1. Get the oven going at about 200C, a bit less if it’s a fan oven.
  2. Wash your spuds thoroughly, but don’t peel. I normally end up chucking them in the sink and getting busy with a Brillo Pad.
  3. Slice them into wedges. Well, duh. Small spuds probably need to go into six, larger spuds eight, and huge spuds probably twelve. You know how big you like them.
  4. Plunge them into boiling water (just enough to cover them, the less the better) brought back to the boil, and simmered for about five minutes. (Alternately, you could steam them.)
  5. Drain them, and let them cool enough so that you can handle them safely.
  6. Pop them into a large bowl with enough olive oil to coat them and salt to taste.
  7. Then, onto a baking tray with the skin side down. This maximises the area of potato exposed to the heat.
  8. About half an hour should do the trick, if not, crank the oven up as high as it will go, and give ’em another five minutes.

Sour cream and harissa, please. (Or the tomato chilli relish discussed previously.)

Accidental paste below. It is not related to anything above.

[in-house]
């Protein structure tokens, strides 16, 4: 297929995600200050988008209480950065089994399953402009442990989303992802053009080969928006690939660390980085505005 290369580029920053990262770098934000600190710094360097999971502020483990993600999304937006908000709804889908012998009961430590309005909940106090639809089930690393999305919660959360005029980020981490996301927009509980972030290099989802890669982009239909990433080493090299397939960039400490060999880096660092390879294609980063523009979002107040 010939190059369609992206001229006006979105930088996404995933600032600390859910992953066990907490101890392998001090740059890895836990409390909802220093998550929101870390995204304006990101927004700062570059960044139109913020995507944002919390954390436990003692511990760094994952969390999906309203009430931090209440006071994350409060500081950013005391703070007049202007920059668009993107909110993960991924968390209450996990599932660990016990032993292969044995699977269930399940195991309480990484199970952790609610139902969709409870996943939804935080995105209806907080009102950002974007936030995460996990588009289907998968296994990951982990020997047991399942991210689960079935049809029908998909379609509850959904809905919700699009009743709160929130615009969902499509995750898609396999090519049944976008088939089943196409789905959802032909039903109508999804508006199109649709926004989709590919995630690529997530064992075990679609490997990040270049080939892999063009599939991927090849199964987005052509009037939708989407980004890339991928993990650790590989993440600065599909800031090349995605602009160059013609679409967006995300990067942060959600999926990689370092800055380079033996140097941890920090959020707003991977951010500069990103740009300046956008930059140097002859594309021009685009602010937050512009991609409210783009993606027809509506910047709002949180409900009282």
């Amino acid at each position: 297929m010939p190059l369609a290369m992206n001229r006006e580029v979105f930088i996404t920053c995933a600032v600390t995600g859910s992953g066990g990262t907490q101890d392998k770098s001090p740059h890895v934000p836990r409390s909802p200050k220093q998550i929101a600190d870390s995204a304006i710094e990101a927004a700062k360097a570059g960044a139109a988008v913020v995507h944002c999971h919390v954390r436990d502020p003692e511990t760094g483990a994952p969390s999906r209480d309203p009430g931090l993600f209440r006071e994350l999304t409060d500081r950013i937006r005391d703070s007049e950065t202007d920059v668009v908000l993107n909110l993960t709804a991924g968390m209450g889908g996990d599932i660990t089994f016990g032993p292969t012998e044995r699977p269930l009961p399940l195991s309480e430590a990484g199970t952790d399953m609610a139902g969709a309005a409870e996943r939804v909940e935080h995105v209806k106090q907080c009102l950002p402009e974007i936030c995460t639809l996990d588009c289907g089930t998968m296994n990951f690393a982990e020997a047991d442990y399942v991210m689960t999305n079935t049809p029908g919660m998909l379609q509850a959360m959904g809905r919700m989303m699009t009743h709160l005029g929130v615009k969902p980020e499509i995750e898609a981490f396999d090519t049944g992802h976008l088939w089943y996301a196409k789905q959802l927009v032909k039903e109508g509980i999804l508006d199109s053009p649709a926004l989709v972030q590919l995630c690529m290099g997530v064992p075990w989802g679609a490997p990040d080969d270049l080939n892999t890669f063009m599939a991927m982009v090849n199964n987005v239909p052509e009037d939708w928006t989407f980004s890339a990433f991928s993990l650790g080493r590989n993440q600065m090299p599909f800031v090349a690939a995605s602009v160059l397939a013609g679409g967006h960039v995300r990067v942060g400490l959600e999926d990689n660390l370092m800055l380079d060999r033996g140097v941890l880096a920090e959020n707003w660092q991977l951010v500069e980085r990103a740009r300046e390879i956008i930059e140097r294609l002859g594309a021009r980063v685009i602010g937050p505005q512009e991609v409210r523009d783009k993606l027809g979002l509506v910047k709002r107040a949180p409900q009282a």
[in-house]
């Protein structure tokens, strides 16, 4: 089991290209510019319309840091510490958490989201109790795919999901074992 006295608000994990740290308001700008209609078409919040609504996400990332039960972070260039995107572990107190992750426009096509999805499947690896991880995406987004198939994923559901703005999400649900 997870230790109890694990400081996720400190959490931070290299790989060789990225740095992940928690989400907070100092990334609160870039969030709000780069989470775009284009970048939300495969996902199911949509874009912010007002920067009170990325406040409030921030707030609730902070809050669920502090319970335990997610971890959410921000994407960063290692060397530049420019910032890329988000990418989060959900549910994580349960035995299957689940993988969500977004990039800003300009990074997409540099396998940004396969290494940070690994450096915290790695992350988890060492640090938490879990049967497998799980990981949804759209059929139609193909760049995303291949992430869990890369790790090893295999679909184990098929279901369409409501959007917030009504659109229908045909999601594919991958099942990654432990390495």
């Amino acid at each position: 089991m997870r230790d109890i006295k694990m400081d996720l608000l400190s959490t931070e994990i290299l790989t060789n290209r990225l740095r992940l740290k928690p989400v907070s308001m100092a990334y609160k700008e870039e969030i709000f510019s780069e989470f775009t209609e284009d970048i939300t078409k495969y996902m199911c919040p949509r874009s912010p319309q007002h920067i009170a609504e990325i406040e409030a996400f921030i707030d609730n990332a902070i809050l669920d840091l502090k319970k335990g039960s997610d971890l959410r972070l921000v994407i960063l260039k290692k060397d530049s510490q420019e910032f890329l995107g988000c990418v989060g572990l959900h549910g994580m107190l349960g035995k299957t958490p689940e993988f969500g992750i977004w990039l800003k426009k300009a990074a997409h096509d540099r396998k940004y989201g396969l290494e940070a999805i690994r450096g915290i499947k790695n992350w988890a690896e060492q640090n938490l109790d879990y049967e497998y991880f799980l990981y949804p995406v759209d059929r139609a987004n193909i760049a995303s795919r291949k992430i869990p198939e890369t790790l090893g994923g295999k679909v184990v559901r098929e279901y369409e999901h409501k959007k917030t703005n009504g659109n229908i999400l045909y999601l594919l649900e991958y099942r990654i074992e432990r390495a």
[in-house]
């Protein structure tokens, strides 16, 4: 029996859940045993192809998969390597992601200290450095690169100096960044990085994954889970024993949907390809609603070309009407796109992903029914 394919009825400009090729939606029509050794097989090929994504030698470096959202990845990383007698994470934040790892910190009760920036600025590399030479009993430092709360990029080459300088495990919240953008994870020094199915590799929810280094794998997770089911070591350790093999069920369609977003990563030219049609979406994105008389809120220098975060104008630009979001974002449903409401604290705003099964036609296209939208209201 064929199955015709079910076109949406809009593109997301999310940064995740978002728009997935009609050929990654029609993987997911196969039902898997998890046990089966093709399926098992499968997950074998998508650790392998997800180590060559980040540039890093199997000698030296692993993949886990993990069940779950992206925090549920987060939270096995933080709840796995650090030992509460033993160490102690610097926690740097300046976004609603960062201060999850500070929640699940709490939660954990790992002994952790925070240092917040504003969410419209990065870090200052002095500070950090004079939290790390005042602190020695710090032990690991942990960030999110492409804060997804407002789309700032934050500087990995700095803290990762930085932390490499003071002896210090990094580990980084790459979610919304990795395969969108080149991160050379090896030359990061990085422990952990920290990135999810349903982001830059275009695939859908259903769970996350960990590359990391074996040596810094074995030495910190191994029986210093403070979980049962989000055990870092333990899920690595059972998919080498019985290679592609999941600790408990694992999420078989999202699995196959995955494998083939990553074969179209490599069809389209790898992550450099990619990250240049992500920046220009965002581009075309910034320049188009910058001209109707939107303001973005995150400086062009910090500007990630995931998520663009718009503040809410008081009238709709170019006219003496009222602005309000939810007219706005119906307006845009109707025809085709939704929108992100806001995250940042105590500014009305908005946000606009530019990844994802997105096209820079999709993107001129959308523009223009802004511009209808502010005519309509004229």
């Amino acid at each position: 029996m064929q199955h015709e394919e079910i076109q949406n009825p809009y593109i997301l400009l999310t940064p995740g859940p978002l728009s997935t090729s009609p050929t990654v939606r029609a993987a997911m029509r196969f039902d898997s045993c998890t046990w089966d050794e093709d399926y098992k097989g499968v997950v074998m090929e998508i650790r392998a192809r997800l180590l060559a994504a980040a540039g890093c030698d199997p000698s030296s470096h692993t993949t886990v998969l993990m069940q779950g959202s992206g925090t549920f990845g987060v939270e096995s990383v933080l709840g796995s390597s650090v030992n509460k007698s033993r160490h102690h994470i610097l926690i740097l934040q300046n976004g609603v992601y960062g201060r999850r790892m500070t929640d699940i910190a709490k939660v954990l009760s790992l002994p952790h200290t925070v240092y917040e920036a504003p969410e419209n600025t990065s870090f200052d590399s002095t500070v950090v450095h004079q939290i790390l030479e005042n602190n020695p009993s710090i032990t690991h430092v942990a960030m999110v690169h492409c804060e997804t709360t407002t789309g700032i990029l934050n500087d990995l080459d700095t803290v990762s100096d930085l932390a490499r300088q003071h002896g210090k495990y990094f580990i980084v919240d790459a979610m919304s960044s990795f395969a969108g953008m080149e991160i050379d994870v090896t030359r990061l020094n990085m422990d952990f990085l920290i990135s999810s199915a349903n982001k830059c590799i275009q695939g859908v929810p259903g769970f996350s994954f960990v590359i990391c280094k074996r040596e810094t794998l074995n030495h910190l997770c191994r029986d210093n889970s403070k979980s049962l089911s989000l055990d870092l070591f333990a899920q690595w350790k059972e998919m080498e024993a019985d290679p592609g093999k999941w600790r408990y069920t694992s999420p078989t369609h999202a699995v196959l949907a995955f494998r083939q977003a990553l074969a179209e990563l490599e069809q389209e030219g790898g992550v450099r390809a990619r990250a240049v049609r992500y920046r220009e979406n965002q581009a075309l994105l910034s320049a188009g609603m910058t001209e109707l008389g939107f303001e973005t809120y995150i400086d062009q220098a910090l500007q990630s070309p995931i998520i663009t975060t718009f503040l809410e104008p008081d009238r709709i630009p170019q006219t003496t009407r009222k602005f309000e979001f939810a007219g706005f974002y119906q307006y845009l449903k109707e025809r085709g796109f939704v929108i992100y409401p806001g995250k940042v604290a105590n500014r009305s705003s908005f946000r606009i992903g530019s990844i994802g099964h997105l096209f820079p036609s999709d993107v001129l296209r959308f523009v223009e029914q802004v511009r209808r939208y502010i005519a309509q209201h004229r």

You could add paprika, pepper, and/or other spices to the olive oil and salt mixture. No need for fancy oil, either.

Spuds and Mackerel

I bought a pink silicone egg flip today. It looks, well, a trifle girly. Which makes it all the more odd, as when it was run up on the register, the lady says to me, “sorry, I’ve got to confirm you’re over eighteen”, before bursting into giggles. I says, “no problem, I know that even now, the estates are being stalked by gangs of hoody wearing teens, armed with egg whisks and slotted spoons, and it’s only right you should ask.” It’s almost not worth mentioning that the slightest smidgeon of a possibility that I looked under eighteen left me immeasurably chuffed.

Anyway, I’d like to point out that I am not a Nigel Slater Junkie, but he does write good recipes. Here is something else I like.

As usual, he’s infuriatingly imprecise, as Mr Barnes has pointed out, so here are my notes:

  • allow 200g of fish and 300g of potatoes per person
  • as long as the potatoes are medium sized (Mr Barnes: you’ll want them to be 105mm along the long axis, and 207mm in circumference) and not too thick skinned, the variety doesn’t seem to matter; tonight’s supper was done with some King Edwards
  • after 30 mins of roasting the potatoes, get in with some barbecue tongs and rearrange them to allow maximum opportunities for crisping

I’m afraid sheer unmitigated greed prevented me from taking photos until everything had been consumed.